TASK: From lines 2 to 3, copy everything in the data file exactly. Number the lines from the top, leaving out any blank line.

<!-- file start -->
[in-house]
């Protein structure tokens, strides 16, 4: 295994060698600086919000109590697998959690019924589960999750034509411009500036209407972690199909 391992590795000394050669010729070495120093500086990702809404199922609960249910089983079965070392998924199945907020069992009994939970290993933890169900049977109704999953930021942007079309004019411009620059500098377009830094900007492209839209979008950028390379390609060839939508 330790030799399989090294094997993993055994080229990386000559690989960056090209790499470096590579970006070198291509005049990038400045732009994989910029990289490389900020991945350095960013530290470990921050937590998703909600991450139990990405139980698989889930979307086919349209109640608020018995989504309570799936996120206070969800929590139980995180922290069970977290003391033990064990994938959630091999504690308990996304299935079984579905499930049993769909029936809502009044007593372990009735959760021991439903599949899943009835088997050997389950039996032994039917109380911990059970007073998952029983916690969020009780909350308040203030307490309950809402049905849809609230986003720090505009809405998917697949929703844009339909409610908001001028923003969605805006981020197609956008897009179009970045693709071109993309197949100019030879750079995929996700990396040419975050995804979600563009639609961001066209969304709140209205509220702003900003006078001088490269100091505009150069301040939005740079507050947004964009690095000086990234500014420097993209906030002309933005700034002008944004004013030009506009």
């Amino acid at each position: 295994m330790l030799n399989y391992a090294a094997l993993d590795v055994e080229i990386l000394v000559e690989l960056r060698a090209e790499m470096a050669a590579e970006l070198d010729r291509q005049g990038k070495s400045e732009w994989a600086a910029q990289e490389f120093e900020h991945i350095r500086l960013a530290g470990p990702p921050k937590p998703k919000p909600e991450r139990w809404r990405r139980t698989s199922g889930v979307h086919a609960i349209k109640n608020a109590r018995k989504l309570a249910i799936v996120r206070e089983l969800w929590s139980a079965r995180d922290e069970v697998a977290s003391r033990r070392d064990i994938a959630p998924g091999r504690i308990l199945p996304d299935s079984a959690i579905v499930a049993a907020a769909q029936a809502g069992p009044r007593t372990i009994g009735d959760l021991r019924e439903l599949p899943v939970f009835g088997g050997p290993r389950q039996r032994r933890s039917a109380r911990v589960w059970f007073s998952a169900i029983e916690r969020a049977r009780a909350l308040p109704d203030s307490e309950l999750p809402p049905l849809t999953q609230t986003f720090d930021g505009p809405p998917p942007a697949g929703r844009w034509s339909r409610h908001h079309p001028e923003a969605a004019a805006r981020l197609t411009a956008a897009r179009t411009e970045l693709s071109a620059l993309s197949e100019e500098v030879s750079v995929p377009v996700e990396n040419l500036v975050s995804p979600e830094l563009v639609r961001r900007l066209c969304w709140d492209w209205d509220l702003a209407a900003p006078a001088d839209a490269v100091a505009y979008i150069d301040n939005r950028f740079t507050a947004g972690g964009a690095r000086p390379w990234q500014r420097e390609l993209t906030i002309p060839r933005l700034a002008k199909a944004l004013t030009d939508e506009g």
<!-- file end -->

């Protein structure tokens, strides 16, 4: 295994060698600086919000109590697998959690019924589960999750034509411009500036209407972690199909 391992590795000394050669010729070495120093500086990702809404199922609960249910089983079965070392998924199945907020069992009994939970290993933890169900049977109704999953930021942007079309004019411009620059500098377009830094900007492209839209979008950028390379390609060839939508 330790030799399989090294094997993993055994080229990386000559690989960056090209790499470096590579970006070198291509005049990038400045732009994989910029990289490389900020991945350095960013530290470990921050937590998703909600991450139990990405139980698989889930979307086919349209109640608020018995989504309570799936996120206070969800929590139980995180922290069970977290003391033990064990994938959630091999504690308990996304299935079984579905499930049993769909029936809502009044007593372990009735959760021991439903599949899943009835088997050997389950039996032994039917109380911990059970007073998952029983916690969020009780909350308040203030307490309950809402049905849809609230986003720090505009809405998917697949929703844009339909409610908001001028923003969605805006981020197609956008897009179009970045693709071109993309197949100019030879750079995929996700990396040419975050995804979600563009639609961001066209969304709140209205509220702003900003006078001088490269100091505009150069301040939005740079507050947004964009690095000086990234500014420097993209906030002309933005700034002008944004004013030009506009």
């Amino acid at each position: 295994m330790l030799n399989y391992a090294a094997l993993d590795v055994e080229i990386l000394v000559e690989l960056r060698a090209e790499m470096a050669a590579e970006l070198d010729r291509q005049g990038k070495s400045e732009w994989a600086a910029q990289e490389f120093e900020h991945i350095r500086l960013a530290g470990p990702p921050k937590p998703k919000p909600e991450r139990w809404r990405r139980t698989s199922g889930v979307h086919a609960i349209k109640n608020a109590r018995k989504l309570a249910i799936v996120r206070e089983l969800w929590s139980a079965r995180d922290e069970v697998a977290s003391r033990r070392d064990i994938a959630p998924g091999r504690i308990l199945p996304d299935s079984a959690i579905v499930a049993a907020a769909q029936a809502g069992p009044r007593t372990i009994g009735d959760l021991r019924e439903l599949p899943v939970f009835g088997g050997p290993r389950q039996r032994r933890s039917a109380r911990v589960w059970f007073s998952a169900i029983e916690r969020a049977r009780a909350l308040p109704d203030s307490e309950l999750p809402p049905l849809t999953q609230t986003f720090d930021g505009p809405p998917p942007a697949g929703r844009w034509s339909r409610h908001h079309p001028e923003a969605a004019a805006r981020l197609t411009a956008a897009r179009t411009e970045l693709s071109a620059l993309s197949e100019e500098v030879s750079v995929p377009v996700e990396n040419l500036v975050s995804p979600e830094l563009v639609r961001r900007l066209c969304w709140d492209w209205d509220l702003a209407a900003p006078a001088d839209a490269v100091a505009y979008i150069d301040n939005r950028f740079t507050a947004g972690g964009a690095r000086p390379w990234q500014r420097e390609l993209t906030i002309p060839r933005l700034a002008k199909a944004l004013t030009d939508e506009g």